After leaving university, I set myself the goal of working on every continent to experience life from many different angles. Antarctica is still outstanding, but the other six are complete (in some cases, twice over), such was the severity of my 'travel bug'.
Approaching thirty years old, I returned to London and spent the next seven years as a police officer for the Met, my final posting being in Counter Terrorism Command. When working on shifts, and needing to occupy my time waiting to begin a late or night shift, I decided to take more seriously what had, until then, been just a hobby of writing.
I have since written the novels The Last Elephant Hunter and 1881. More recently I've written three science fiction novellas: Loss of Signal is inspired by the Apollo 11 Moon landings fifty years ago; Man Zero seeks to update the Gothic noir fiction genre with the science of our near future; The Readers helps to bring the ghost story genre into the Twenty-First century.
As a qualified African safari guide, a trained Lapland husky musher, someone who has taught English to Buddhist monks in Laos and sex education to teenagers in a Ugandan field, unearthed Etruscan pottery on an archaeological dig in Italy, built a new enclosure for rescued animals in the Amazon, installed guttering on a Fijian island, managed million dollar projects in New York, and protected President Obama in London working with his Secret Service detail, I try to bring some of that variety of life experience to my writing.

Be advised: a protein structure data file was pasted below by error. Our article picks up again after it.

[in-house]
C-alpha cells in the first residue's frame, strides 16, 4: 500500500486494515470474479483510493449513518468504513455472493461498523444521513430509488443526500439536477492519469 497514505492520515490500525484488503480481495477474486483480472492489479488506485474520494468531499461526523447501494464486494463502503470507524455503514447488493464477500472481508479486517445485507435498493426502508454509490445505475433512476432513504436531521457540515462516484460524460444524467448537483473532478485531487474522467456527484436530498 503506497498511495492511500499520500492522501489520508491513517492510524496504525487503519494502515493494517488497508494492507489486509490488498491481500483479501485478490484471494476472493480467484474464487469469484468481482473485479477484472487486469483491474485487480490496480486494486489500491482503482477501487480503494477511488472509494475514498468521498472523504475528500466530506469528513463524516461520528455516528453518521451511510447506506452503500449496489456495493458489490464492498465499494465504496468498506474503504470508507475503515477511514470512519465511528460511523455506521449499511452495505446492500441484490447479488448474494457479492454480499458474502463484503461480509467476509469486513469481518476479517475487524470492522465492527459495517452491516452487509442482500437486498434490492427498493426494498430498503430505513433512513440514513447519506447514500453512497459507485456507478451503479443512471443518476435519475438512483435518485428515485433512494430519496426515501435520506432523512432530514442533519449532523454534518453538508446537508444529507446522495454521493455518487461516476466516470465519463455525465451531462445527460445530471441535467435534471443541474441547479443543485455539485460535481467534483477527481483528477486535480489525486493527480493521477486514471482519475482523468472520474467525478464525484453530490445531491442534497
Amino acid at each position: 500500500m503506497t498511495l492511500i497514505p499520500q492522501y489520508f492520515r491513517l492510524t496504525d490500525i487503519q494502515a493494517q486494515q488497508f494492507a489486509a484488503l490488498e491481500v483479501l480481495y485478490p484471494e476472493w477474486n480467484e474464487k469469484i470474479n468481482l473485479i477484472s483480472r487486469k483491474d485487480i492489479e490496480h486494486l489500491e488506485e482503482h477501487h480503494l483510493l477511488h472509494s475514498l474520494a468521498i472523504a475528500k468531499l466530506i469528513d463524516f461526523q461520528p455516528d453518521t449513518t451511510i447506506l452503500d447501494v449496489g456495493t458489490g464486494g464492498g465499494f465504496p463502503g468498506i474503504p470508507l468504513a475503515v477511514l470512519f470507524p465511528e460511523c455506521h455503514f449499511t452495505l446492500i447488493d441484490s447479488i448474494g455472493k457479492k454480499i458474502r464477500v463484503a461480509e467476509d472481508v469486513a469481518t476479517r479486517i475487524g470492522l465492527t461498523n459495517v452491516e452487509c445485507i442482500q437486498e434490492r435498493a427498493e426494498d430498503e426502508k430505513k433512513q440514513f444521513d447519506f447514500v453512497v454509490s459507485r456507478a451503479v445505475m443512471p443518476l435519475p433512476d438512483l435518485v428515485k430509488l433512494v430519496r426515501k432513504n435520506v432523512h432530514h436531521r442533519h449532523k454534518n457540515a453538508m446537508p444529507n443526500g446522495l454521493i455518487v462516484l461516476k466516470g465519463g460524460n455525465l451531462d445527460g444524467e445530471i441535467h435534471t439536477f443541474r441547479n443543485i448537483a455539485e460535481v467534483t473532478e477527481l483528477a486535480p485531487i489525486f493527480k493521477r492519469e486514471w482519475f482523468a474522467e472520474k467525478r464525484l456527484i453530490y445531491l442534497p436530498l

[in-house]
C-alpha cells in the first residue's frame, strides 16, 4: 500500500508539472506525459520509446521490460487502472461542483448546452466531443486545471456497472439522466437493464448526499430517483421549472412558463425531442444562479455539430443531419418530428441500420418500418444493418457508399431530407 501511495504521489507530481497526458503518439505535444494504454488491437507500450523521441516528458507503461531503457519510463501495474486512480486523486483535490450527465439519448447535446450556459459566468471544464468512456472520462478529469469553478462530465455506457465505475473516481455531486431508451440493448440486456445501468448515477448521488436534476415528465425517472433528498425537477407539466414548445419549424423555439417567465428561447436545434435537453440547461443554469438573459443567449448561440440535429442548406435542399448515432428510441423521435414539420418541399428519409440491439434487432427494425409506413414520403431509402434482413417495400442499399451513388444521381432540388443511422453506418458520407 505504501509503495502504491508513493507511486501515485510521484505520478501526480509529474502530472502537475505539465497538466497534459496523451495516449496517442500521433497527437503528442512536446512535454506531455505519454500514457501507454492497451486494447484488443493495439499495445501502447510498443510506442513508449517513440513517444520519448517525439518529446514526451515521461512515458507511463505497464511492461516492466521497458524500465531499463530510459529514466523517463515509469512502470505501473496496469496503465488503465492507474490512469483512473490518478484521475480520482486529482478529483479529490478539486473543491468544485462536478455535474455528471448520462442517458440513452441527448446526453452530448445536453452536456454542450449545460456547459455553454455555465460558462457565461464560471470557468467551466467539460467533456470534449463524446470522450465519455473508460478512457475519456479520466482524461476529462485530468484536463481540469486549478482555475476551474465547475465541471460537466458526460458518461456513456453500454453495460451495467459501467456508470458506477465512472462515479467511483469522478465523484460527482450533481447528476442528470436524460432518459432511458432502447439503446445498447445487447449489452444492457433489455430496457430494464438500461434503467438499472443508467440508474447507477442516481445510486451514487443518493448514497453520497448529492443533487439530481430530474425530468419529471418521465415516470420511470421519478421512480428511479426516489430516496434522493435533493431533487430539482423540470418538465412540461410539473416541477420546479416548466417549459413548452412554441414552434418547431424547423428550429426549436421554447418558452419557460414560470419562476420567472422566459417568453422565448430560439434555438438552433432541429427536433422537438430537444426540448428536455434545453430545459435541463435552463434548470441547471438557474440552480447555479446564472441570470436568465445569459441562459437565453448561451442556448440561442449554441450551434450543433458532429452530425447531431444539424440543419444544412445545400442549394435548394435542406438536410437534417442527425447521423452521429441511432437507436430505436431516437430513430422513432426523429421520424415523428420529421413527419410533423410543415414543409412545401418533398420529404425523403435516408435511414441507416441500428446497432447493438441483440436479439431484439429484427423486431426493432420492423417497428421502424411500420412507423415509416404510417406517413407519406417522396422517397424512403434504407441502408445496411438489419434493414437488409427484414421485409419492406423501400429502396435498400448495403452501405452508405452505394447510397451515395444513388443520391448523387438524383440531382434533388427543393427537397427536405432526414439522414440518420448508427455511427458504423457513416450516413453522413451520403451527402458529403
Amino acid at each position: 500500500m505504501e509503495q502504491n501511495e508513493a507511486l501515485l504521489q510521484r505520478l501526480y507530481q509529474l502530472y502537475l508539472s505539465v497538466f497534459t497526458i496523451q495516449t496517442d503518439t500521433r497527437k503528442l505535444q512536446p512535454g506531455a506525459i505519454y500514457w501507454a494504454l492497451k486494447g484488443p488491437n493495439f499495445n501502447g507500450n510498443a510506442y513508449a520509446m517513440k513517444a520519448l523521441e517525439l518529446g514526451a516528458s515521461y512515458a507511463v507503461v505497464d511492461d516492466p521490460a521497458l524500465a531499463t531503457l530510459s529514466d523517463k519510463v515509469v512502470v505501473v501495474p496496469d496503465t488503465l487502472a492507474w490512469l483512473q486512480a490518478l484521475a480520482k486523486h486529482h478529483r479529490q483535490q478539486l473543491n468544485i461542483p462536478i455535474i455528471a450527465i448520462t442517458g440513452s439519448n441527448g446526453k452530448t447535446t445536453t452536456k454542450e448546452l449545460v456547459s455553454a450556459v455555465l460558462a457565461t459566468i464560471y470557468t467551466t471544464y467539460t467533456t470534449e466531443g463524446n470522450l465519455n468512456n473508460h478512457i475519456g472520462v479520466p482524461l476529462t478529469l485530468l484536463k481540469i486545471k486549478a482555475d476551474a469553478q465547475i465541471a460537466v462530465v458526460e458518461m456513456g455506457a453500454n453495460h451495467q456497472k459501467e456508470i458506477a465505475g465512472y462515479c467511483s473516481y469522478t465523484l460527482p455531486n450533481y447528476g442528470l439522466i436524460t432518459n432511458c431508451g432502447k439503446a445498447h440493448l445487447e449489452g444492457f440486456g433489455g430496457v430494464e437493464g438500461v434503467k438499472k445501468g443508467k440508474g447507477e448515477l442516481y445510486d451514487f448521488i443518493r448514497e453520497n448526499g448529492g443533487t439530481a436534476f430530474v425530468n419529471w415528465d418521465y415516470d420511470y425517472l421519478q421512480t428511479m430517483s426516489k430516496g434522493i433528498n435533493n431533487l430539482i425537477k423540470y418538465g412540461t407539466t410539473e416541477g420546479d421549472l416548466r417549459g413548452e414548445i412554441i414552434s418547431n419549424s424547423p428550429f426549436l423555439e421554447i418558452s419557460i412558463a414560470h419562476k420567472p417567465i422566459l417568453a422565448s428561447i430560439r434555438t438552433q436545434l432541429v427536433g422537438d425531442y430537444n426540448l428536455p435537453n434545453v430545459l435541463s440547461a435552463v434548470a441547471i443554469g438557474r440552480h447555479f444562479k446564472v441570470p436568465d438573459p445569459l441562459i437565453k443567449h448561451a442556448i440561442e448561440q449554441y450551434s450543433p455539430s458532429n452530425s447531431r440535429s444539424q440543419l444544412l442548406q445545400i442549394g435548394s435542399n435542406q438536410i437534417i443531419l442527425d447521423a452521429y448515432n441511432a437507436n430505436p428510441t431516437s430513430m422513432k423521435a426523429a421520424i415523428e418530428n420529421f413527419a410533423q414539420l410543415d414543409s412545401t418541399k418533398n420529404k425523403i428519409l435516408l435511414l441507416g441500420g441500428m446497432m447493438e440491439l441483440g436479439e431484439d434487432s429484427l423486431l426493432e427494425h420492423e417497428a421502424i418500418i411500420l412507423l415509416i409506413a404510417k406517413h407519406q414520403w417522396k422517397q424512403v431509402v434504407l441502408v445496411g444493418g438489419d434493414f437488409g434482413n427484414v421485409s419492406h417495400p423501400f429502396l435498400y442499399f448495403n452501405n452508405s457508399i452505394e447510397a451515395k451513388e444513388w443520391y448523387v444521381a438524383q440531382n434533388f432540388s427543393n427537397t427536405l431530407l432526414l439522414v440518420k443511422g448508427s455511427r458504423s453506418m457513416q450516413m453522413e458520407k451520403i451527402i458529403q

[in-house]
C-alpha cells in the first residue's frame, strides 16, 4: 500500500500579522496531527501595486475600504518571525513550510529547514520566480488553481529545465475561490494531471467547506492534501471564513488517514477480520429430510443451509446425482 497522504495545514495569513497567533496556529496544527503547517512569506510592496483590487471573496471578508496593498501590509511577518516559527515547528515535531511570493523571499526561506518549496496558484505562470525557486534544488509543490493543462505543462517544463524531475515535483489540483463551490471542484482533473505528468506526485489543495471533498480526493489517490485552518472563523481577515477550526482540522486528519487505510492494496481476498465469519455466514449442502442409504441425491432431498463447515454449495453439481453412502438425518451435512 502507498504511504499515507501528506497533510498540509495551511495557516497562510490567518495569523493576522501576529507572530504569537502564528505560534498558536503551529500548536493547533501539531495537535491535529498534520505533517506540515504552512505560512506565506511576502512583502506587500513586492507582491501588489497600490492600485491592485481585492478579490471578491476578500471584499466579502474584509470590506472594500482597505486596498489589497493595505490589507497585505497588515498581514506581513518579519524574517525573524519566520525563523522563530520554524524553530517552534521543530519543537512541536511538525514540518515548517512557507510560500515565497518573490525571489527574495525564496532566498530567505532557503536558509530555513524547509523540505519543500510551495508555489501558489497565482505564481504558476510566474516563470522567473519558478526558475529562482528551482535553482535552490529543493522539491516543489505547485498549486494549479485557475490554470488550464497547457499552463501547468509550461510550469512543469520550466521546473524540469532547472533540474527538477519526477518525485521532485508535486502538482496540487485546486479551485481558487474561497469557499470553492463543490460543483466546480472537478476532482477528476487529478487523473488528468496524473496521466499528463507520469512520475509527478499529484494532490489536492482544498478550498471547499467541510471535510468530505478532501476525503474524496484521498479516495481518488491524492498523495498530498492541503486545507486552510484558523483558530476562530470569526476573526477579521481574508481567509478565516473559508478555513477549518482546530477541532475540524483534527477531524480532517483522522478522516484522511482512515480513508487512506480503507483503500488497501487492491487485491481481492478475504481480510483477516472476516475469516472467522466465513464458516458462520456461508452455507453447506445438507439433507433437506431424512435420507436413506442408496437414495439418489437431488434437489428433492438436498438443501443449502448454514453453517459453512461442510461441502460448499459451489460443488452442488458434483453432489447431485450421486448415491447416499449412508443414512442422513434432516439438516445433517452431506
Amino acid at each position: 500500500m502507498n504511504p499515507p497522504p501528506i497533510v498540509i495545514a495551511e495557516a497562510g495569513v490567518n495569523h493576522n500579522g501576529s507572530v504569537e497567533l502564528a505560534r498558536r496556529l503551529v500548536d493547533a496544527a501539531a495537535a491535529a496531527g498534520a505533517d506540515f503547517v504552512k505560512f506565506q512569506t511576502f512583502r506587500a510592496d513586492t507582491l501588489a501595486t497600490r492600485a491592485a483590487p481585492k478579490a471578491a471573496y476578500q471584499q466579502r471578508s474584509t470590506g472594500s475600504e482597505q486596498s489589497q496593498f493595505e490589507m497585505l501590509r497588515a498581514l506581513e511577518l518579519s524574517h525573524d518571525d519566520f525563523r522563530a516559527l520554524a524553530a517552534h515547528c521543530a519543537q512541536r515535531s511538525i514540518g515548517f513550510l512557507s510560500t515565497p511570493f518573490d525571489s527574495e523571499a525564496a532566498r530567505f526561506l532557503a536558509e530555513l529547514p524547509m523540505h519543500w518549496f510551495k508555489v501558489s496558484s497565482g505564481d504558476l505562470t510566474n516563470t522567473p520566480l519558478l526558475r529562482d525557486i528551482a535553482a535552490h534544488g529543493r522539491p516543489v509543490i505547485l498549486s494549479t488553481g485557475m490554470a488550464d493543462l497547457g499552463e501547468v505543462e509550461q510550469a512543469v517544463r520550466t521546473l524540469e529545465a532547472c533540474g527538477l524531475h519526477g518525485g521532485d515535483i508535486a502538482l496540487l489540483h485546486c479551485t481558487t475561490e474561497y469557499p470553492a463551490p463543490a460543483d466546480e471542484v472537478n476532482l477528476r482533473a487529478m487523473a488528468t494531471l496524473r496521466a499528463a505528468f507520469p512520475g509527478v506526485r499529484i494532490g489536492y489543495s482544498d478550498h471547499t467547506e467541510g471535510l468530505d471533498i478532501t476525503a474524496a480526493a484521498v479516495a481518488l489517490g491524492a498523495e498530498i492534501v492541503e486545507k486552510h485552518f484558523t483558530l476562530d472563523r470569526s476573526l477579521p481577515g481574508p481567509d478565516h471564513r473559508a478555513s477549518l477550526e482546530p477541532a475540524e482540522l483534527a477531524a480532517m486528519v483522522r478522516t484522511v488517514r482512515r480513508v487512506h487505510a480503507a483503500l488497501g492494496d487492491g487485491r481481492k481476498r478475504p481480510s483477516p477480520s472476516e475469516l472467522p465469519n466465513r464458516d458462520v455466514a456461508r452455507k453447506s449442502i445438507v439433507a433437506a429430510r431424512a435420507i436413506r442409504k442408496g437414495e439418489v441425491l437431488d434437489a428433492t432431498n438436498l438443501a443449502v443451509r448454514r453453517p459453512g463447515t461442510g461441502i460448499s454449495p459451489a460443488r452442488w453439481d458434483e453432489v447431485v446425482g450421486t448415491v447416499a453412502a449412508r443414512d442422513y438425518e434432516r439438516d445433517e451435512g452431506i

Having said that, my work is fiction, a product of an adventurous and restless mind. I hope to cross genres as a writer in the same way that I have in my multitude of lives lived so far.
I drink too much caffeine; my first language is sarcasm; I'm obsessively neat; I can't cook, sing, or dance; I prefer animals to people, the heat to the cold, evenings to mornings; and I'm just as likely to listen to Tupac as I am Mahler's 6th Symphony.
Believe it or not, I don't really like talking about myself but, unlike Flaubert, I don't consider it a bad thing for you to know (a little) about the writer whose book you're reading.
Thank you for your support.